Based on the ideals of Ancient Greece and Rome, the Classical period stressed the importance of symmetry and form in the arts. In music, the elaborate ornamentation of the Late Baroque period gave way to a new simplicity and elegance. Emotional content was still present, but it was never allowed to obscure the clarity and formal structure of the music.
(1750 - 1820)
The Classical period has been called the "Golden Age of Music" because it was at this time that the major forms of Classical music--the symphony, concerto, sonata, and string quartet--were fully developed.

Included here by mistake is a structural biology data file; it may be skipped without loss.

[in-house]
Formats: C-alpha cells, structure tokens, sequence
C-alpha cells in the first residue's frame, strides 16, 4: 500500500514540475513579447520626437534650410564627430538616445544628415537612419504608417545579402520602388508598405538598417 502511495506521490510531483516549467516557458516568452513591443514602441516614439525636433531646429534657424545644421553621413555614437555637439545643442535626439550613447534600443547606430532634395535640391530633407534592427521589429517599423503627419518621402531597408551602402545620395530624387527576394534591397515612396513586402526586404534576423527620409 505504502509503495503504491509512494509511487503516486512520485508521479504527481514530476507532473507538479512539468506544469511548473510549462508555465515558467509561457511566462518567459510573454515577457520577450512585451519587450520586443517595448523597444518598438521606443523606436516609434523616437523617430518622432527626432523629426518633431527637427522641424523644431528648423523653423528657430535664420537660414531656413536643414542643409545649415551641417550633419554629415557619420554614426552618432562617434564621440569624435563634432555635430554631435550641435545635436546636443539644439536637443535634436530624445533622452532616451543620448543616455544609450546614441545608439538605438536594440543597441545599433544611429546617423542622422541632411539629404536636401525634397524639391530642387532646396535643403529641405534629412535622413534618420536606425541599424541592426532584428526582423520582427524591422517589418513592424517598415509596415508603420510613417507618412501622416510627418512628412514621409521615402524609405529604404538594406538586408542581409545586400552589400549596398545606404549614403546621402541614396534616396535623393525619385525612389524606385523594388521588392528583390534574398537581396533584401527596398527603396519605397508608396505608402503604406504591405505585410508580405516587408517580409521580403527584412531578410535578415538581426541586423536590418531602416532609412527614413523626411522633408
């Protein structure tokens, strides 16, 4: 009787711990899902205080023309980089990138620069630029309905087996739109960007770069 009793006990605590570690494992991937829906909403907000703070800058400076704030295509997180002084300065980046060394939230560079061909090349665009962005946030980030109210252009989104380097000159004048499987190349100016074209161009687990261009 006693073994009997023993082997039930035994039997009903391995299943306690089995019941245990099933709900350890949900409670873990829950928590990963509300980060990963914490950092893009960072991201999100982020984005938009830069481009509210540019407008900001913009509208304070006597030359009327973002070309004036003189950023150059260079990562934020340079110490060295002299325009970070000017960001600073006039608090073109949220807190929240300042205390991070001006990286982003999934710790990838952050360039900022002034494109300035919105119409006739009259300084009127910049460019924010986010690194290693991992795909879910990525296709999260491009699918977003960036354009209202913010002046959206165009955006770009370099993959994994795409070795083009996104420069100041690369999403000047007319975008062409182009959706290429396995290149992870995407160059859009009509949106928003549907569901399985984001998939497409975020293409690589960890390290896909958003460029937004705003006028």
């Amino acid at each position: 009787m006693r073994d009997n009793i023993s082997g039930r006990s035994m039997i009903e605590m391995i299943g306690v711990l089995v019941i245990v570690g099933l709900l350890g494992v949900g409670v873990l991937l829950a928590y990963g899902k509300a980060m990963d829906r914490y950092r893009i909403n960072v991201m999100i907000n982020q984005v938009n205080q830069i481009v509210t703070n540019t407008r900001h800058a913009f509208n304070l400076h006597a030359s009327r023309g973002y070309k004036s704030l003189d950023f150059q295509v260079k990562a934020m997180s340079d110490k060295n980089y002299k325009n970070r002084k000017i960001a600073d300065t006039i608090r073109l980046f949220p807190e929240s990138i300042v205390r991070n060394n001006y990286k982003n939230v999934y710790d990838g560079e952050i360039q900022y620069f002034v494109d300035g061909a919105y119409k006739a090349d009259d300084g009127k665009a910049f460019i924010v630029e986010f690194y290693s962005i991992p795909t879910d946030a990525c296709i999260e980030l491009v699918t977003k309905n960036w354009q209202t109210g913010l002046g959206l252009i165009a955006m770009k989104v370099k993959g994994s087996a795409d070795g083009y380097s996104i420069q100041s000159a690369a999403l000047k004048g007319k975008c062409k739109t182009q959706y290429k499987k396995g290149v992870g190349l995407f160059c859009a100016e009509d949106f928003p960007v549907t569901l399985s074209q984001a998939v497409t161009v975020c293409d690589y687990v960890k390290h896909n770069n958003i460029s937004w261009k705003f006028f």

The sonata is the most important musical form of the Classical period: It influenced the development of all areas of orchestral and chamber music. Although the sonata was used most often in the opening movements of compositions, it is also found in slow movements and finales.
The sonata is made of of three sections: the exposition, the development, and the recapitulation. Like a story with a beginning, middle, and end, the result is a musical piece that is at once clearly symmetrical and satisfyingly whole, but which conveys a sense of growth as it unfolds.
contributed by Gifford, Katya